Fuchs, C., Hauck, M., and Muller-Hartmann. (2012). Promoting Learner Autonomy Through Multiliteracy Skills Development in Cross-Institutitonal Exchanges. Language Learning & Technology, 16 (3), 82-102.
Hamdan, M. (2005). Nonlinear learning of linear algebra: active learning through journal writing. International Journal of Mathematics Education in Science and Technology, 36 (6), 607-615.
Henning, J. (2003) The Blogging Iceberg: Of 4.12 Million Weblogs, Most Little Seen and Quickly Abandoned. Braintree, MA: Perseus Development Corporation
Henri, James (2005). Understanding the information literate school community. Leadership issues in the information literate school community. Eds. James Henri and Marlene Asslin. Westport, Conn.: Libraries Unlimited, 2005. pp.11-26
Herring, S.C., Scheidt, L.A., Bonus, S. & Wright, E. (2004, January) Bridging the Gap: A Genre Analysis of Weblogs Paper presented at the 37th Hawaii International Conference on Systems Sciences (HICSS - 37)
Huffaker, D. (2004). The educated blogger: Using weblogs to promote literacy in the classroom. First Monday, 9(6). Retrieved Feb. 16, 2008 from http://www.firstmonday.org/issues/issue9_6/huffaker/index.html.
Kamel Boulos, Maged N, Maramba, Inocencio & Wheeler, Steve (2006). Wikis, blogs and podcasts: a new generation of Web-based tools for virtual collaborative clinical practice and education. BMC Medical Education 2006, 6:41doi:10.1186/1472-6920-6-41 Retrieved Feb. 22, 2008 from https://rsvpn.ubc.ca/http/www.biomedcentral.com/1472-6920/6/41
Lefever, Lee & Lefever, Sachi. "Blogs in Plain English" Retrieved February 29, 2008 from http://www.youtube.com/watch?v=IKcqge8SvzQ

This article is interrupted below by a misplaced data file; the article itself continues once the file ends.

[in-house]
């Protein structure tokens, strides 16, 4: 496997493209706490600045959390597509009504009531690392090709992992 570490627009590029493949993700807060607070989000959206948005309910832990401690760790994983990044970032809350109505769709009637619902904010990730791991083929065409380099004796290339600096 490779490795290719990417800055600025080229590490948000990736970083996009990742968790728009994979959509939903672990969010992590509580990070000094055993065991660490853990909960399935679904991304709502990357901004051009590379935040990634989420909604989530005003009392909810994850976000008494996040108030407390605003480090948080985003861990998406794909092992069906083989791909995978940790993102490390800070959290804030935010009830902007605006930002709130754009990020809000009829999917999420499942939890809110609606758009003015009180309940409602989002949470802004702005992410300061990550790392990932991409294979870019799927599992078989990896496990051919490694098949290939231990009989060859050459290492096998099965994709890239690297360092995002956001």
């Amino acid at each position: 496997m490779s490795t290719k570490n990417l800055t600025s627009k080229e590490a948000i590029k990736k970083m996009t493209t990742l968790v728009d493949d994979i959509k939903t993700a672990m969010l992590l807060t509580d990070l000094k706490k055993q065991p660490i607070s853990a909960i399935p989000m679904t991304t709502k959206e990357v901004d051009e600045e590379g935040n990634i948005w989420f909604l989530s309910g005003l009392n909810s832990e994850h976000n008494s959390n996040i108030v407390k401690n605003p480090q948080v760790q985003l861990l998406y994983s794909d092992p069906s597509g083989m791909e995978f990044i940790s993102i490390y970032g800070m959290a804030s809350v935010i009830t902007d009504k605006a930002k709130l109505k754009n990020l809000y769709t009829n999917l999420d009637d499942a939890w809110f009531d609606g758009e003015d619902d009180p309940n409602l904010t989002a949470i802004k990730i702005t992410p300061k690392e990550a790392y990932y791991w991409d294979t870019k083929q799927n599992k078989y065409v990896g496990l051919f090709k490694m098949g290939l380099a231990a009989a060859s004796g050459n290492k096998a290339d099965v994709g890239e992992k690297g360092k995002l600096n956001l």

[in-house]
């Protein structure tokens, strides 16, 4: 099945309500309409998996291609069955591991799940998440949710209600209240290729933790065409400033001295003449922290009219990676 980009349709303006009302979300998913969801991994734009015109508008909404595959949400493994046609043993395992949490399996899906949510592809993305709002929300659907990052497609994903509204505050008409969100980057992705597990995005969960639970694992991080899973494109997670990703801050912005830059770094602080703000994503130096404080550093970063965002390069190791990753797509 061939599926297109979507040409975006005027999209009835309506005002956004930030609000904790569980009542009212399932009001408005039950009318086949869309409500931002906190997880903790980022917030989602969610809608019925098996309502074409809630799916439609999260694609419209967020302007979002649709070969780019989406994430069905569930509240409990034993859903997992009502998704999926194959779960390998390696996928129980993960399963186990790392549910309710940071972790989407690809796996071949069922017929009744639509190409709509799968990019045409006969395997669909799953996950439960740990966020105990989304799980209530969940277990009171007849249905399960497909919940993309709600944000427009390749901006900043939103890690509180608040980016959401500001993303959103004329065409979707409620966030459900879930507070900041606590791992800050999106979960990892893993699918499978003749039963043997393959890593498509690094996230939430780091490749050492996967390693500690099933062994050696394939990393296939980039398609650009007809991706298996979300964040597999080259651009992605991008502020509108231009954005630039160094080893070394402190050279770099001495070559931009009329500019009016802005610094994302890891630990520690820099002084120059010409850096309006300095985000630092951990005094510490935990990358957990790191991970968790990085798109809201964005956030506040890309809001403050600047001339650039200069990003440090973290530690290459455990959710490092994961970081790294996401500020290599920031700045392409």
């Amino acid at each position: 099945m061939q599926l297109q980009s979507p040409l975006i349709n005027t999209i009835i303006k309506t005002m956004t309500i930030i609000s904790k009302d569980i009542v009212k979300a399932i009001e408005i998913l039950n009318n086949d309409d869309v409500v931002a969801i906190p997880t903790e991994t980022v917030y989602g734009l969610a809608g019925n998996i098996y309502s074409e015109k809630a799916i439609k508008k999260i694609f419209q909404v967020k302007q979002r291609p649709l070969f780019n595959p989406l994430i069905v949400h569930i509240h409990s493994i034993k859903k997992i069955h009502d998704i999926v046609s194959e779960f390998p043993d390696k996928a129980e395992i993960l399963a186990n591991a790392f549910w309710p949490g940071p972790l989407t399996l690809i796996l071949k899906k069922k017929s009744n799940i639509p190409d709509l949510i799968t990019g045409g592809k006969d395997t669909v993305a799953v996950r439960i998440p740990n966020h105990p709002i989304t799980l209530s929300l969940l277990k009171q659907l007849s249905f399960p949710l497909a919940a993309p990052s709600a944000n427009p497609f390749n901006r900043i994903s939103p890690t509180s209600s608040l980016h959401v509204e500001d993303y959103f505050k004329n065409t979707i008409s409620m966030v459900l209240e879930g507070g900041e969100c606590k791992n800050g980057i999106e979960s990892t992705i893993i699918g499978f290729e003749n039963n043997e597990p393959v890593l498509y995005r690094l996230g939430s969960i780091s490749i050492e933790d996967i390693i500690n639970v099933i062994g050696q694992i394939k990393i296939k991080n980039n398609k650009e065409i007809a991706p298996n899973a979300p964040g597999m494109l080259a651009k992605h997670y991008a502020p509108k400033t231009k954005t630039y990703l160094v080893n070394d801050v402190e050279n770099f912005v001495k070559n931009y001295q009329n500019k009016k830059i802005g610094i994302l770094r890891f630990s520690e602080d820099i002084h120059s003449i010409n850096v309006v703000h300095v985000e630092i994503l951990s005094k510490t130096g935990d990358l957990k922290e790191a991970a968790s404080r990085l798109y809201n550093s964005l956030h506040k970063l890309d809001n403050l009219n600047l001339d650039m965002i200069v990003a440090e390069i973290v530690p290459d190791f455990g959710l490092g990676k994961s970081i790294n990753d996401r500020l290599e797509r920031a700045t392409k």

Oatman, Eric. (2005). Blogomania! School Library Journal. 8(1). Retrieved Feb. 16, 2008 from http://schoollibraryjournal.com/index.asp?layout=articlePrint&articleid=CA632
Scardamalia, M., & Bereiter, C. (1994). Computer support for the knowledge-building communities. The Journal of the Learning Sciences, 3(3), 265-288.
Schartz, (2006). "Moblogging Projects," February 13, Blogging Pedagogy,at http://pedagogy.cwrl.utexas.edu/node/28
Scott, Leslie, "Matrix of some Uses of Blogs in Education," October 9, 2003, EdTechPost, http://edtechpost.ca/wordpress/2003/10/09/Matrix-of-some-uses-of-blog-in-education Viewed Feb. 21, 2008
Utecht, Jeff (2007). Blogs aren't the enemy. Technology & Learning, April (9) 32-3 Retrieved Feb. 16, 2008 from https://rsvpn.ubc.ca/http/vnweb.hwwilsonweb.com/hww/results-single-ftPES
Wikipedia at http://en.wikipedia.org/wiki/Blog retrieved Feb 3, 2008
Williams, Jeremy B. & Jacobs, Joanne. (2004). Exploring the use of blogs as learning spaces in the higher education sector. Australasian Journal of Education Technology. 20 (2), 232-247 Retrieved Feb 17, 2008, from https://rsvpn.ubc.ca/http/www.jeremybwilliams.nt/AJETpaper.pdf
Blogger Free blogging software
Blogs is Plain English You Tube video about blogs.
epals school blogs A safe alternative blog provider.
Ganley's Academic Writing Blog.Provides examples of the educational use of blogging in higher education.
The Georgia - NJ Connection Building Better Journalists A great example of high school students and elementary school students collaborating to build knowledge.
Grade Seven Blog from Ridgeview Elementary School.
Law School Academic Support Blog: A member of the Law Professor Blogs NetworkAn example of law professions writing to support one another.
Live Journal Examples of different blogs and statistical information.
NITLT Statistical information about blogs.
Matrix of Some Uses of Blogs in Education A matrix showing some of the potential educational uses of blogging.
Re:act - Nuffield Advanced Chemisty A blog for high school chemistry students to access course materials, ask questions and make comments.
Sandaig Primary School A school that uses blogs for their various communities of learners.
Technorati Blog search engine.
Voices from the Inglenook A school library blog that informs parents about the library program in the school as well as a weekly book review.
Wikipedia Short explanation of moblogs.